By Sarrah Hurst Groves
My first pottery kiln was a Paragon that I named Chuck. I remember the first day he came home with me--oh, the joy! I had been throwing pots at home and hauling them twenty miles across Tulsa to a public art studio to fire. You can imagine how thrilled I was to have my very own kiln. Even though he had a few years on him, to me he was perfect and new!
Chuck is now 39. We’ve had some serious talks in all our time together. I’ve patted him on the lid like a faithful workhorse, brought him back from the brink of death like a skilled surgeon, fought with him like a frustrated boss, and communed with him like a best friend.
I trust Chuck. He is a safe place to put my precious creations. He was with me when I raised my children; he was there when they left for college. He has seen me through multiple surgeries, and the tearful passings of family, friends and fur babies. Chuck has moved with me thousands of miles across America twice. He was there when my husband was diagnosed with cancer.
Because Chuck is a Paragon kiln, he is sturdy, strong and built to last! Even with catastrophic events, Paragon kilns can be fixed. The parts can be replaced, the elements changed, the firebricks rebuilt, new hinges screwed in, the lid and wiring can all be replaced. They can be used and reused . . . seriously to death!
Chuck’s model was retired 30 years ago. I’m pretty sure Chuck is the only working one left but even then, Paragon kept me going with modified parts. They always have time for me, they treat me like a valued customer, and I am their number one fan. One of their employees has become a cherished friend. When my husband was diagnosed with cancer, they sent me encouragement in a very special and important way, and everyone in the Paragon office signed a card for us. Every time I call the factory they are happy to walk me through the repairs. Can you imagine servicing a second or third generation product 39 years after the original sell? Because of their sterling customer service, I will only own Paragon kilns. I have four now--Vera, my test kiln, Chuck, my old boy, Dave, a beautiful large kiln, and the newest addition, Dave Jr.
Chuck has been in the heat of the fire (pardon my pun) three thousand times or more. He’s been to the front lines of battle for sixty plus years. He’s been patched and pinned over and over. There are patches over patches, but every fix has brought us a few more years together.
Chuck’s battle scars became endearing; the first chip in the firebrick when I unloaded my first 18” platter; the first dent when I tripped and fell into him with a kiln shelf. My first move, my first overfire, when I sat at his feet and cried trying to pry pots off his shelves for three hours. The first time I reworked a switch and mis-wired it and caused a bullet-like hole in the cover plate from the shooting flames. All of these were milestones in his life and mine. In the beginning of his life with me I noticed character, after a decade, a personality, and suddenly one day I woke up and realized I had a real sense of loyalty to him.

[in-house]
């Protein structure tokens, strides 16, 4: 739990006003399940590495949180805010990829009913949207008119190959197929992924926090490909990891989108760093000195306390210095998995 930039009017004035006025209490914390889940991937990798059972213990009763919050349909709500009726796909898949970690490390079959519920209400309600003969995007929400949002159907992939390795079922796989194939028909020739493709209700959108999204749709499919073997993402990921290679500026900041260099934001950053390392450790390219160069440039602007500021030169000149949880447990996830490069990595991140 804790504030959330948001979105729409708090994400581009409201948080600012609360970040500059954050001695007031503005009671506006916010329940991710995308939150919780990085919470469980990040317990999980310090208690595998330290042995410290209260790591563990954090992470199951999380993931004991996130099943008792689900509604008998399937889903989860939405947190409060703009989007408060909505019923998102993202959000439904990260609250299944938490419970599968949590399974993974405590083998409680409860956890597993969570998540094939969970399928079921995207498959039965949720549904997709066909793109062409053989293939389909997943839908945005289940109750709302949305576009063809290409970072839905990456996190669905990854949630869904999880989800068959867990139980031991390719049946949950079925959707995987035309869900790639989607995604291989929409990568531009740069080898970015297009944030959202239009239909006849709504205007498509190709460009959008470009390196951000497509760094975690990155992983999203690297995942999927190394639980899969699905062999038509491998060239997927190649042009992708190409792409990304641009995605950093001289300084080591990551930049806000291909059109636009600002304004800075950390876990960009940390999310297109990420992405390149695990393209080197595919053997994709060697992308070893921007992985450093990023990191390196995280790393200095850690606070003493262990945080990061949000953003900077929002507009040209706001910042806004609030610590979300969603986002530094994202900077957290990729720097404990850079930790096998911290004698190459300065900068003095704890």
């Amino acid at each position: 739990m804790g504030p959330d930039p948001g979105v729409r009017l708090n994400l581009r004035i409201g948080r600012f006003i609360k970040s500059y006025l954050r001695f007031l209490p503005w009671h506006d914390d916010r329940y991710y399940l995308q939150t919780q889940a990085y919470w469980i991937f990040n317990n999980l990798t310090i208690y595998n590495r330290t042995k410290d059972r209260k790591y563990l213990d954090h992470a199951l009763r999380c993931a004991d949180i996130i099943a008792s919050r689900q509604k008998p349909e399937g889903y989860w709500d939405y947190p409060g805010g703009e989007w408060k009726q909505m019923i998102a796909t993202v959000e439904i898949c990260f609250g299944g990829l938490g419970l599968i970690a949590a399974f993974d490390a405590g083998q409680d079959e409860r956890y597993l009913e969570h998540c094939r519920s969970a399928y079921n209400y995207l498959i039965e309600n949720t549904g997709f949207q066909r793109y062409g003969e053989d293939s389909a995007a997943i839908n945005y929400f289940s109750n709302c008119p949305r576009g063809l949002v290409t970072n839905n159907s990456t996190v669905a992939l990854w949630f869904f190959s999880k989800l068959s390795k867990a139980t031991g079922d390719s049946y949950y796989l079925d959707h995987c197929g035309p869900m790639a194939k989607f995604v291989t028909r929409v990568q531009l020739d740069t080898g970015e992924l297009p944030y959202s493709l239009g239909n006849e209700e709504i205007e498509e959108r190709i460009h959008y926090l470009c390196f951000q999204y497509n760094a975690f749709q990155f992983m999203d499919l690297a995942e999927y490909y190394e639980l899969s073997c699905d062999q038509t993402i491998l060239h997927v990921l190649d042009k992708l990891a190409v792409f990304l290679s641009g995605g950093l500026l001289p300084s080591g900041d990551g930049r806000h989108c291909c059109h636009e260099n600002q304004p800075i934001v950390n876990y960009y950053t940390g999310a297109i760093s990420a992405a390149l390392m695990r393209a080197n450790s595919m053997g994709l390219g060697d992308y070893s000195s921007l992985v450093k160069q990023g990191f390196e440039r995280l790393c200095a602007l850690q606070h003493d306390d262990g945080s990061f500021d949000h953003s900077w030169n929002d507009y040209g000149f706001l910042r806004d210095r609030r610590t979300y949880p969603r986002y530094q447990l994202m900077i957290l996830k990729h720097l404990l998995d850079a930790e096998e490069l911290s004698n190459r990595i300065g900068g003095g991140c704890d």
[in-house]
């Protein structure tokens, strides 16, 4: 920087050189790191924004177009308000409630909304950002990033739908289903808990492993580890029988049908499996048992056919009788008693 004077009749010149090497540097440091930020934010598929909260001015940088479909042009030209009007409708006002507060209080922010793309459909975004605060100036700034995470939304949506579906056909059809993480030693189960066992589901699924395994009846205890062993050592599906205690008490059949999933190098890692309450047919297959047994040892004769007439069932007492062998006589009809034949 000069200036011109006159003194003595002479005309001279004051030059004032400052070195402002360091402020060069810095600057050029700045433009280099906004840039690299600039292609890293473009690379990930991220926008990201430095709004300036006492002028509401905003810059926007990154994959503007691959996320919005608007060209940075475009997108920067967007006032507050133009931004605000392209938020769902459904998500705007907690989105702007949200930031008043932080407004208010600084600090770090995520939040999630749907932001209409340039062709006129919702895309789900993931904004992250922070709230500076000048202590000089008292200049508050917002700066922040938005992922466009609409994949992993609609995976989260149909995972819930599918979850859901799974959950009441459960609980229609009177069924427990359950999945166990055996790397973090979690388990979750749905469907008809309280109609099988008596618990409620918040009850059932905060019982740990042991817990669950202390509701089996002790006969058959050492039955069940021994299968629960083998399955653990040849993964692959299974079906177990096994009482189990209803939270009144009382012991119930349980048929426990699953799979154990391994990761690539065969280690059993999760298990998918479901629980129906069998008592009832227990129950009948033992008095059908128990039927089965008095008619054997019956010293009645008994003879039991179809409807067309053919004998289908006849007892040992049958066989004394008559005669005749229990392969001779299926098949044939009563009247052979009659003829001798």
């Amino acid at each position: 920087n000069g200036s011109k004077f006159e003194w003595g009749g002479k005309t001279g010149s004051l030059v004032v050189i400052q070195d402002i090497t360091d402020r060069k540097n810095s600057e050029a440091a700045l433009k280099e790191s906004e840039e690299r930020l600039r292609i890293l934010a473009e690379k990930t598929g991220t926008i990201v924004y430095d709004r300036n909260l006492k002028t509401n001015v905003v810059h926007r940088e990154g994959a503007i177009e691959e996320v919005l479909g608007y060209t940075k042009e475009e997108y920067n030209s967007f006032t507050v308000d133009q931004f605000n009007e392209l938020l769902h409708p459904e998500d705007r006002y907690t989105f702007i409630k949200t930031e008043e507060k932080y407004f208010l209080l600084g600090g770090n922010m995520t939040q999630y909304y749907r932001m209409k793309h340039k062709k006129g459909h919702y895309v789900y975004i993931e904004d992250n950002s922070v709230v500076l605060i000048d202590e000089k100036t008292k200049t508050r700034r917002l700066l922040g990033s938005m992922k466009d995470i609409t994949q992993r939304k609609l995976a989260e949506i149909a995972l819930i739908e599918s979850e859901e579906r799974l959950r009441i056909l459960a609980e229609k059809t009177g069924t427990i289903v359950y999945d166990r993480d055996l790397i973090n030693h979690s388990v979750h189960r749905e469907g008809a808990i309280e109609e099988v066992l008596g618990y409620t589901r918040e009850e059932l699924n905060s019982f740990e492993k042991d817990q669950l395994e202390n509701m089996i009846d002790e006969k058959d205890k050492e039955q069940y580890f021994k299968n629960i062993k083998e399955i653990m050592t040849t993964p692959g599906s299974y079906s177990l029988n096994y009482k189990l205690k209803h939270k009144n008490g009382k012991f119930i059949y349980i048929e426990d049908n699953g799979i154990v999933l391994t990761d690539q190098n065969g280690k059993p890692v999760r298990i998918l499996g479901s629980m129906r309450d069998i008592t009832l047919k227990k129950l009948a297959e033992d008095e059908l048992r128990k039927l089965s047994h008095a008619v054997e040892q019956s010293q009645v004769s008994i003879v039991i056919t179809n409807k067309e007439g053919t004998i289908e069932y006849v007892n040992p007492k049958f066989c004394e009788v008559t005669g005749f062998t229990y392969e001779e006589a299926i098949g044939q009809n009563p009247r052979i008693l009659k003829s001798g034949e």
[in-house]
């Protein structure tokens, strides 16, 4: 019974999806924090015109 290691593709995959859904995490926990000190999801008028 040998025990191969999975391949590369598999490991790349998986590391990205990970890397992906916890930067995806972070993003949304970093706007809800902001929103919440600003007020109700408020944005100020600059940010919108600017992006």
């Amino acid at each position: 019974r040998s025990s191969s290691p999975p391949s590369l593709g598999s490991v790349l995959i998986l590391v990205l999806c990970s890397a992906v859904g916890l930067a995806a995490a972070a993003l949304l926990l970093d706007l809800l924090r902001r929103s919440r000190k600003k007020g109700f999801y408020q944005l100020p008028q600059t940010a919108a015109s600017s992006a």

I’m not crazy- I do know kilns aren’t people. They aren’t even pets. But there comes a day when that old thing feels like something; no, SOMEONE... someone that has been with me through everything life could throw at me! No, Chuck may not be flesh and blood, but he certainly seems to have a type of soul— his milestones became my milestones, his damage became my damage, and indeed his life had become mingled with my own.
Time has a funny way of collapsing and expanding at the same time. The day he came to me seems like yesterday; it seems like a thousand years ago. That’s what it feels like every time I contemplate saying goodbye to trusty ol’ Chuck. I say it all the time, “Chuck, my ol’ trusty friend, You. Done. Paragon. Proud!”
Recently my husband Rand tentatively said— “Sarrah - I’m so sorry, but don’t you think, just maybe... well.... that it’s time to let Chuck go?” Though normally ‘them is fightin’ words’, I could only hang my head and cry because I knew he was right. All I could say was “This is a very very sad day.” I think Chuck over heard us talking and he seemed sad too, mostly because I was sad, and additionally because we’ve spent a lifetime together. His final gift to me was a final firing of cremation remain pottery. Very Fitting. His passing seems not only sad but significant.
Rand urged me to sell him for $100, but I didn’t feel like explaining all Chuck’s issues, which would inevitably show him in a bad light; he deserves better.
I could donate his body to science. In a kilns’ case means donating him to a desperate potter. They would know nothing of his former glory, they wouldn’t know the day he glistened. No, I fear, Chuck is past the point of restoration. When I haul him out of the kiln room, he will be gone. I’m not sure I can bare it, but I know he wants me to go on. Thank goodness I have Chuck Jr.
No, I’m not crazy, I know Chuck wasn’t alive, but it doesn’t make his death any easier. Goodbye my faithful friend. Goodbye Chuck.
A week later....
Last night I had a dream; Chuck is going to be reincarnated! I’m going to remove all his switches and elements, maybe firebrick, add a ceramic fiber insulation blanket, make some ceramic blanket holding buttons, order some high fire wire, build a pulley system, cut a hole for propane, make his lid his base and make him into a gas raku kiln! Chuck isn’t going anywhere; he and I have another journey to make and we are going to make it together!
Oh the joy!